Recommendation 4: Strengthen Evidence Use through New Incentives and Structures

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National, multilateral, and bilateral policymakers make thousands of consequential decisions everyday about how to invest their resources.

In theory, they seek to maximize improvements in living standards and outcomes as part of the moral core of public policy (Levine 2017). In reality, shifting institutional and policy priorities, bandwidth limitations, and a focus on inputs deemed (but not known) to be effective make it difficult to learn about and achieve better outcomes (Gaarder and Bartsch 2015). Organizational leaders rarely express or model sufficient commitment to learning and evidence use, and individual performance is often measured by approval and disbursement as opposed to actual results, which are typically available only after staffing changes between project cycles. At times, speed and confidence are rewarded over efforts to ask and answer questions about actual results. Further, COVID-19 has placed massive stress on officials’ abilities to collect, share, and use data and has laid bare just how insufficient existing evidence cultures often can be. More robust systems and incentives are needed to institutionalize the generation and use of rigorous evidence.

The most successful mechanisms to integrating evidence (including evidence from impact evaluation) into day-to-day operations will necessarily vary between different institutions. Yet across all bureaucracies, aligned incentives are an indispensable ingredient. The lack of institutional incentives and consistent signals from leadership impede evidence use in development institutions. Further, most government policymakers choose not to purchase or use rigorous evidence. Financial and professional rewards could generate demand, motivate capacity strengthening, and increase accountability for measurable impact. Depending on the institution, this might involve new budgetary requirements for evaluation strategies, changes to individual performance assessment criteria, redesigned results agreements, or legal mandates, as in the case of the US Foundations for Evidence-Based Policymaking Act of 2018 (Evidence Act). As policymakers increasingly put in place environmental and social safeguard policies, the use of evaluation could be institutionalized as a kind of economic safeguard to ensure the use of appropriate tools to determine whether projects have their intended impacts and whether they should be adjusted or scaled up or down. The rate of return is immense: a $1 million impact evaluation could save hundreds of millions in mistargeted or ineffective spending.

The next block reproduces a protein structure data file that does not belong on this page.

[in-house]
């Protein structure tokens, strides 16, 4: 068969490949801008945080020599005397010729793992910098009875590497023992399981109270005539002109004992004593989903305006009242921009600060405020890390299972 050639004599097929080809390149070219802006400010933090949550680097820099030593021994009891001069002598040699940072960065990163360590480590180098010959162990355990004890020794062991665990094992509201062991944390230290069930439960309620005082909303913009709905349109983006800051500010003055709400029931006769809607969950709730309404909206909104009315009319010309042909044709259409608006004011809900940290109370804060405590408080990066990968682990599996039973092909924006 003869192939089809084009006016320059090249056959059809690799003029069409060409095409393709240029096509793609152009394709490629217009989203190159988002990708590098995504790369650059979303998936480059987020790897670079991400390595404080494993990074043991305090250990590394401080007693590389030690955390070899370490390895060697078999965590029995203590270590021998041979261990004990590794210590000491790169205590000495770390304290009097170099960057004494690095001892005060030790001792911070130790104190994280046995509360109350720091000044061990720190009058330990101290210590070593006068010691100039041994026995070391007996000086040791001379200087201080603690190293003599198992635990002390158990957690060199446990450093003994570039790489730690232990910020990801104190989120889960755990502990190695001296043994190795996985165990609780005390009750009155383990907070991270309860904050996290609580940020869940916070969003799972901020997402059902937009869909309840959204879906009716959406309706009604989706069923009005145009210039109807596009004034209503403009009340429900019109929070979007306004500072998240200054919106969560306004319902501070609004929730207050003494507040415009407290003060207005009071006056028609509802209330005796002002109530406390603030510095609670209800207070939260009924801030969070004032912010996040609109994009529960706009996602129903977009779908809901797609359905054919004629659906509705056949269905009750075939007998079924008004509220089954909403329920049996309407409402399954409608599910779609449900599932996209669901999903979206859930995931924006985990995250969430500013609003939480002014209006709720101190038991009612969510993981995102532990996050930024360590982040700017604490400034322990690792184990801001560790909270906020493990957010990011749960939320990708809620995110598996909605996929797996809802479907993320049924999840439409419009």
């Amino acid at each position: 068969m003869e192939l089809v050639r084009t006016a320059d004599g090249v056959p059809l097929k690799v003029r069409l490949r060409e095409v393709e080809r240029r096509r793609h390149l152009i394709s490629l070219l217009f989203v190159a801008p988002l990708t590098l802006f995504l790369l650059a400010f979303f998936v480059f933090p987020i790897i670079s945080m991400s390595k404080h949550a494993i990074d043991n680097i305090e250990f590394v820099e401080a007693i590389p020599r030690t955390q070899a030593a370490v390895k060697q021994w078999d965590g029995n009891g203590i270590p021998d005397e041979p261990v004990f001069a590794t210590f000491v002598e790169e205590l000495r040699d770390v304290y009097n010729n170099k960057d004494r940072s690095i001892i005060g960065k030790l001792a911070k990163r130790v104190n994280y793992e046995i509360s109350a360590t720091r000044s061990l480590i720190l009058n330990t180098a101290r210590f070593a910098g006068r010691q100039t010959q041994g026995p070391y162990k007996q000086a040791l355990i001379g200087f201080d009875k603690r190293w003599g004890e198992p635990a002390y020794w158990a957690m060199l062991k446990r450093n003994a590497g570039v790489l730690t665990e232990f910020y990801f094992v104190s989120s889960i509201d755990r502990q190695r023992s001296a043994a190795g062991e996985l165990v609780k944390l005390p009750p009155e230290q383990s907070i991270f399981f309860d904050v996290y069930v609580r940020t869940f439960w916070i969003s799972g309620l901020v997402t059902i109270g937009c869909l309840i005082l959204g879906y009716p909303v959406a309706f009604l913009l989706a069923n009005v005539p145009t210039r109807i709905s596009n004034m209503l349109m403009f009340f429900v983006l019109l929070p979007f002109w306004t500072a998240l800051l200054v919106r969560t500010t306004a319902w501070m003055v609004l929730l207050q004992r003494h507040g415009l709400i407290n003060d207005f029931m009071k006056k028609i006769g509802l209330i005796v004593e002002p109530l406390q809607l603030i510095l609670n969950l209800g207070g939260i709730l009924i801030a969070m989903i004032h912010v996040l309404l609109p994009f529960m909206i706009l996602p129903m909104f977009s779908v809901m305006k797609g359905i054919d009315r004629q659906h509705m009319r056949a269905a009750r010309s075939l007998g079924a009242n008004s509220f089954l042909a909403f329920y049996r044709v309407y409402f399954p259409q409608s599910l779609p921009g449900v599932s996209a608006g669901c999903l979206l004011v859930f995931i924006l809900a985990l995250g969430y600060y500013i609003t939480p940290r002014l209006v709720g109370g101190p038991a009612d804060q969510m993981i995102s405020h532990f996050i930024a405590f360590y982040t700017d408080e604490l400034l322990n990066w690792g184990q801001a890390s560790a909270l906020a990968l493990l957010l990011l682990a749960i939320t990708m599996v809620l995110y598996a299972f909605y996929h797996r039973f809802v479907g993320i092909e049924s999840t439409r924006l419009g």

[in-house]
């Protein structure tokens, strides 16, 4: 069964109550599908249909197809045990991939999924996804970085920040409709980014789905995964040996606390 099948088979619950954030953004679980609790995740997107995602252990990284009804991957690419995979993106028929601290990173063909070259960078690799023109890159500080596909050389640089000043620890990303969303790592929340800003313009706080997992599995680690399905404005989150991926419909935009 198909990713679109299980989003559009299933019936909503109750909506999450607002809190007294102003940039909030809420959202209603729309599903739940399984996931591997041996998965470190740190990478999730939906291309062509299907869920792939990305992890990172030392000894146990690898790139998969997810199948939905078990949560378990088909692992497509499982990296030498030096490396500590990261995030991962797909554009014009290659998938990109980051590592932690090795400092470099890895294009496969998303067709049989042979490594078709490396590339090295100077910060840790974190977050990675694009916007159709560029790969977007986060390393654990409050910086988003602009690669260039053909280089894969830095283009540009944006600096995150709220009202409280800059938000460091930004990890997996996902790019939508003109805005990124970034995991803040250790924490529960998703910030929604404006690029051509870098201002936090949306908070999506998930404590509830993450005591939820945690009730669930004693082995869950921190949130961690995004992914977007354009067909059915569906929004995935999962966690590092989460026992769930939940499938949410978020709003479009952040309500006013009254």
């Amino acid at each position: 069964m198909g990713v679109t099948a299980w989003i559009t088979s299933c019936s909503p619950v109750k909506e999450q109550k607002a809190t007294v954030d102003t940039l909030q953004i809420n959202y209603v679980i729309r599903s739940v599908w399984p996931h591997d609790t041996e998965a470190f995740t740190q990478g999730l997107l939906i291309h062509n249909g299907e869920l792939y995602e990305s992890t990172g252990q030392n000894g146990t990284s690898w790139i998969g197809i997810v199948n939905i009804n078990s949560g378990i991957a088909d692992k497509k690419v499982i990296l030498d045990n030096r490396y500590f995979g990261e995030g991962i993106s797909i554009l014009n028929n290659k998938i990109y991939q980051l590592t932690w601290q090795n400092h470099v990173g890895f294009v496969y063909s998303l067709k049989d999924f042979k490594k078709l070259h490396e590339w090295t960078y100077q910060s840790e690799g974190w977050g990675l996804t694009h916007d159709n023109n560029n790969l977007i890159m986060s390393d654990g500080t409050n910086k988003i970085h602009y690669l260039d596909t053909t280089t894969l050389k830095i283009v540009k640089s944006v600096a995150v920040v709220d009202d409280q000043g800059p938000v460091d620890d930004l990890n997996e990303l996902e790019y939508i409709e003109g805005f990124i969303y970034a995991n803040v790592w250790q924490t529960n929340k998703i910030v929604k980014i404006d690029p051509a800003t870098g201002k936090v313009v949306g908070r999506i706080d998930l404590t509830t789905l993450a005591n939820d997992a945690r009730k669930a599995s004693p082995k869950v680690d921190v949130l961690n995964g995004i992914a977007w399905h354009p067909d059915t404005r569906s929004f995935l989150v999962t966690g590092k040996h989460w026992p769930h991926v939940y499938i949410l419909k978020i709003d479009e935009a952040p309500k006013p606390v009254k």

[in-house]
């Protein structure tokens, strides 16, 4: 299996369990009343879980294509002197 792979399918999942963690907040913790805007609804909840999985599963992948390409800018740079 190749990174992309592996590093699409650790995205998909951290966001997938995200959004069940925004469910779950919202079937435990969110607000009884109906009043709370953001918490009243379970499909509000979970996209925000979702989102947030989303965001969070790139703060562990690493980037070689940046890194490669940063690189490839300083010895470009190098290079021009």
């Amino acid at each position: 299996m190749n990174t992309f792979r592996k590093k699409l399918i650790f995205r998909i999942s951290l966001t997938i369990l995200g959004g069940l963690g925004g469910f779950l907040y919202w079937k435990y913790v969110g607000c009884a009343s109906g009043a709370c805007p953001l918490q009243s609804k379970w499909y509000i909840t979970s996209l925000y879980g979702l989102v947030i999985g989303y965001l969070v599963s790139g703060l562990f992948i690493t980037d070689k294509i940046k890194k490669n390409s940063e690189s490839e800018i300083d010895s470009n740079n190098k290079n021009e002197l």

External actors can help fortify these functions through supportive partnerships and nudges for accountability. Some funders, such as the Hewlett Foundation, focus on these areas, but current funding levels are inadequate to building—and sustaining—systems and partnerships to withstand the tests of time and turnover. COVID-19 has shown that when organizations help officials use evidence to solve pressing problems, governments are more likely to demand—and in some cases purchase—more evidence. But this requires upfront demand generation. Many evidence-to-policy partnership organizations focus on capacity strengthening to build on existing interest and talent. Some organizations first work with governments to quickly respond to short-term evidence needs as an entry point to spurring longer-term interest in commissioning impact evaluation evidence or complementary data sources. For example, 3ie partnered with the Philippines National Economic and Development Authority and Australia’s Department of Foreign Affairs and Trade on a multiyear Philippines Evidence Program, in which 3ie and the Philippine government collaboratively commission impact evaluation of major government reforms and service delivery interventions prioritized by select departments.

In addition to external partnership initiatives, in-government or semi-autonomous evidence units—such as the Department of Planning, Monitoring and Evaluation in South Africa, MinEduLAB in Peru, and the Health Intervention and Technology Assessment Program in Thailand — provide value to broader institutional evidence cultures. Government agencies, evaluation units, and “arm’s-length” research and advisory bodies play a central role in commissioning and undertaking research studies and in facilitating engagement with civil society organizations and other external partners. Many of these units also provide capacity-strengthening support to build awareness about evaluations as a potential source of information and to help decision makers better understand how to interpret and act on data and research findings.